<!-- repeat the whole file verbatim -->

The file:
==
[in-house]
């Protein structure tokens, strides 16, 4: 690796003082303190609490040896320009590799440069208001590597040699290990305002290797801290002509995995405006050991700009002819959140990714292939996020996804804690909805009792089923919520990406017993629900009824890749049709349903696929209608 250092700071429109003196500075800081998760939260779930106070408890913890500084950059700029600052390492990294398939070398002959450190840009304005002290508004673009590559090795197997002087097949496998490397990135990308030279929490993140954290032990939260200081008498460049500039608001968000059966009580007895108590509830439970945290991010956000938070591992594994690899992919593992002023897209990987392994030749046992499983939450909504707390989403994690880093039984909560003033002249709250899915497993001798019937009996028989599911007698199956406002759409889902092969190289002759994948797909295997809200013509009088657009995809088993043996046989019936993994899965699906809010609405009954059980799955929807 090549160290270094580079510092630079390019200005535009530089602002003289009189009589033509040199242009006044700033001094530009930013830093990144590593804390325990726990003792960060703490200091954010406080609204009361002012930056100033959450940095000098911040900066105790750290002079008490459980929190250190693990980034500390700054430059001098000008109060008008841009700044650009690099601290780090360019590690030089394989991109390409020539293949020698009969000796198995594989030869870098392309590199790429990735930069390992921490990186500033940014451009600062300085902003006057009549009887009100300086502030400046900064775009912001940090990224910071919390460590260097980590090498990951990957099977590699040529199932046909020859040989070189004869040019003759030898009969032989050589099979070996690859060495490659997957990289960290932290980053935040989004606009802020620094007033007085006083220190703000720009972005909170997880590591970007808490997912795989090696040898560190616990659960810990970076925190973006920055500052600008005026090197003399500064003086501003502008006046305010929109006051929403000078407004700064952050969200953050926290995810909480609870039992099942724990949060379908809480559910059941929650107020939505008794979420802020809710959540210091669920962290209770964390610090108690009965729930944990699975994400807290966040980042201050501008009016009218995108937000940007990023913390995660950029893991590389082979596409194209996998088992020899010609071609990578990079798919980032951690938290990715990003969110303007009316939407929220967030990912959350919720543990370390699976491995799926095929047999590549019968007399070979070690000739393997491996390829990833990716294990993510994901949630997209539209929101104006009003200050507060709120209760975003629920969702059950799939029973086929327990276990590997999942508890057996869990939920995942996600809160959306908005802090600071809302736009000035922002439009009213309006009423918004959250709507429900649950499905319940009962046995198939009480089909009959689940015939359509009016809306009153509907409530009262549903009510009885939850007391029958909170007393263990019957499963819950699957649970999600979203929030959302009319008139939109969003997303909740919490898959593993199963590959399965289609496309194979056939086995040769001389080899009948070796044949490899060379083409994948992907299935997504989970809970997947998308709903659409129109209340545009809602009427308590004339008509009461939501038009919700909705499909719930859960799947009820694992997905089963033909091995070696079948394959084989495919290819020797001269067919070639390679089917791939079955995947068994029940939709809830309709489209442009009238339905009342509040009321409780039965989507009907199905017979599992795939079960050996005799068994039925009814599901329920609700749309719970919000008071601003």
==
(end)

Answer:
[in-house]
């Protein structure tokens, strides 16, 4: 690796003082303190609490040896320009590799440069208001590597040699290990305002290797801290002509995995405006050991700009002819959140990714292939996020996804804690909805009792089923919520990406017993629900009824890749049709349903696929209608 250092700071429109003196500075800081998760939260779930106070408890913890500084950059700029600052390492990294398939070398002959450190840009304005002290508004673009590559090795197997002087097949496998490397990135990308030279929490993140954290032990939260200081008498460049500039608001968000059966009580007895108590509830439970945290991010956000938070591992594994690899992919593992002023897209990987392994030749046992499983939450909504707390989403994690880093039984909560003033002249709250899915497993001798019937009996028989599911007698199956406002759409889902092969190289002759994948797909295997809200013509009088657009995809088993043996046989019936993994899965699906809010609405009954059980799955929807 090549160290270094580079510092630079390019200005535009530089602002003289009189009589033509040199242009006044700033001094530009930013830093990144590593804390325990726990003792960060703490200091954010406080609204009361002012930056100033959450940095000098911040900066105790750290002079008490459980929190250190693990980034500390700054430059001098000008109060008008841009700044650009690099601290780090360019590690030089394989991109390409020539293949020698009969000796198995594989030869870098392309590199790429990735930069390992921490990186500033940014451009600062300085902003006057009549009887009100300086502030400046900064775009912001940090990224910071919390460590260097980590090498990951990957099977590699040529199932046909020859040989070189004869040019003759030898009969032989050589099979070996690859060495490659997957990289960290932290980053935040989004606009802020620094007033007085006083220190703000720009972005909170997880590591970007808490997912795989090696040898560190616990659960810990970076925190973006920055500052600008005026090197003399500064003086501003502008006046305010929109006051929403000078407004700064952050969200953050926290995810909480609870039992099942724990949060379908809480559910059941929650107020939505008794979420802020809710959540210091669920962290209770964390610090108690009965729930944990699975994400807290966040980042201050501008009016009218995108937000940007990023913390995660950029893991590389082979596409194209996998088992020899010609071609990578990079798919980032951690938290990715990003969110303007009316939407929220967030990912959350919720543990370390699976491995799926095929047999590549019968007399070979070690000739393997491996390829990833990716294990993510994901949630997209539209929101104006009003200050507060709120209760975003629920969702059950799939029973086929327990276990590997999942508890057996869990939920995942996600809160959306908005802090600071809302736009000035922002439009009213309006009423918004959250709507429900649950499905319940009962046995198939009480089909009959689940015939359509009016809306009153509907409530009262549903009510009885939850007391029958909170007393263990019957499963819950699957649970999600979203929030959302009319008139939109969003997303909740919490898959593993199963590959399965289609496309194979056939086995040769001389080899009948070796044949490899060379083409994948992907299935997504989970809970997947998308709903659409129109209340545009809602009427308590004339008509009461939501038009919700909705499909719930859960799947009820694992997905089963033909091995070696079948394959084989495919290819020797001269067919070639390679089917791939079955995947068994029940939709809830309709489209442009009238339905009342509040009321409780039965989507009907199905017979599992795939079960050996005799068994039925009814599901329920609700749309719970919000008071601003």